Paralegal is a person, qualified by education, training and work experience to perform certain legal work, but not fully qualified as a lawyer.
In a lot of ways, the work that Attorneys do in the office is similar to the work that Paralegals do as well. Both can prepare, file, and review legal documents, and both can provide information about how the various legal systems work and what the processes are.
However, where the two diverge is in representation and in legal advice. A Paralegal cannot legally represent you and they cannot provide you with legal advice. There are a lot more technicalities of what a Paralegal can do and what they are limited to, but these are the main two differences.
Again, the answer is situational; but, we can provide you with a FREE first time consultation, hear about your case, and we could let you know if our paralegal services are more than enough, or schedule you an appointment with our attorneys if that is what you need.
The answer is situational but simple as well. Normally, an attorney's services cost more than a Paralegal's, and in some cases, it would be easier, more time efficient, and cheaper to hire a Paralegal if all you need is document assistance, for example if all you need to do is prepare and file documents.
Some cases, such as bankruptcies, require an attorney, or sometimes in cases that an attorney is optional, such as a divorce, an attorney may be needed if the situation becomes complex or you would need to appear multiple times in court.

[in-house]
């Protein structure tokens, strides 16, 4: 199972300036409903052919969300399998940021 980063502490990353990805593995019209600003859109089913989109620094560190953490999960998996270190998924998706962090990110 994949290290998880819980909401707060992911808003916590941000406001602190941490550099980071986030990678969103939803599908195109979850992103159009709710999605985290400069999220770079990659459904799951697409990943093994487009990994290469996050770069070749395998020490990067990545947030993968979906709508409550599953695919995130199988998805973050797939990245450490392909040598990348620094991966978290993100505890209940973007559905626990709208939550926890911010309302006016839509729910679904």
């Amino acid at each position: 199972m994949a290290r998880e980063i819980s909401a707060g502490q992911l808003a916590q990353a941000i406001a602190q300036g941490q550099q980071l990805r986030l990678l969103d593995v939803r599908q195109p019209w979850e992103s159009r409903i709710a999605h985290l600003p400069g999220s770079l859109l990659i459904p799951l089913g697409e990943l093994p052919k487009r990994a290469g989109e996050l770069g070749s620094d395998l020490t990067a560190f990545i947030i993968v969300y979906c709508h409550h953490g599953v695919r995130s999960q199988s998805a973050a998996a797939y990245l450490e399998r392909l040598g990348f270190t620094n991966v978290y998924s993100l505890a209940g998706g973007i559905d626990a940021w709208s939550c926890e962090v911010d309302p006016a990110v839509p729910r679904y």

As of January 2019, if you:
Generally, if you worked throughout the year in a job where taxes were deducted, you should still see about filing a return. Most likely, some of your earnings were witheld by the government and was used as an estimated way to pay your taxes throughout the year. At the beginning of the next year when you file taxes, your Income Tax Declaration would show that the amount you should have been taxed is less than the amount the government witheld from your earnings. You would then receive a refund for filing your taxes.
In short, dependents are people or a person you can claim on your tax return. These are people who essentially depend on you. You are a provider for them, a caretaker of them, or both. Dependents can qualify you for some credits and deductions that could reduce your tax. There are two types of dependents: Qualify Child and Qualifying Relative.
A Qualifying child is someone who is:
If the person you want to claim as a dependent does not meet these criteria, then they could still be your dependent by being a Qualifying Relative, if:
- IF THE PERSON IS A MEMBER OF YOUR FAMILY (legally, by blood, or by adoption) THEY DO NOT HAVE TO LIVE WITH YOU ALL YEAR.
A filing status is a way for the government to classify your appropiate tax rate/ tax for your income or financial situation. Depending on your filing status, your tax rate, credit qualifications and amounts, the amounts to deduct your income, and other key factors can change drastically.
- Be Considered Unmarried before the end of the year or Unmarried all year. If you're still married, but your spouse spent the last 6 months away from the house, you still qualify for Head of Household
- Provide more than half of the maintenance/ support of your house/household
- Need at least one qualifying person, either a Qualifying Child or a Qualifying Relative by legallity, blood, or adoption. Your parents can also qualify you for Head of Household, even if they didn't live with you, but you have to provide half of their support.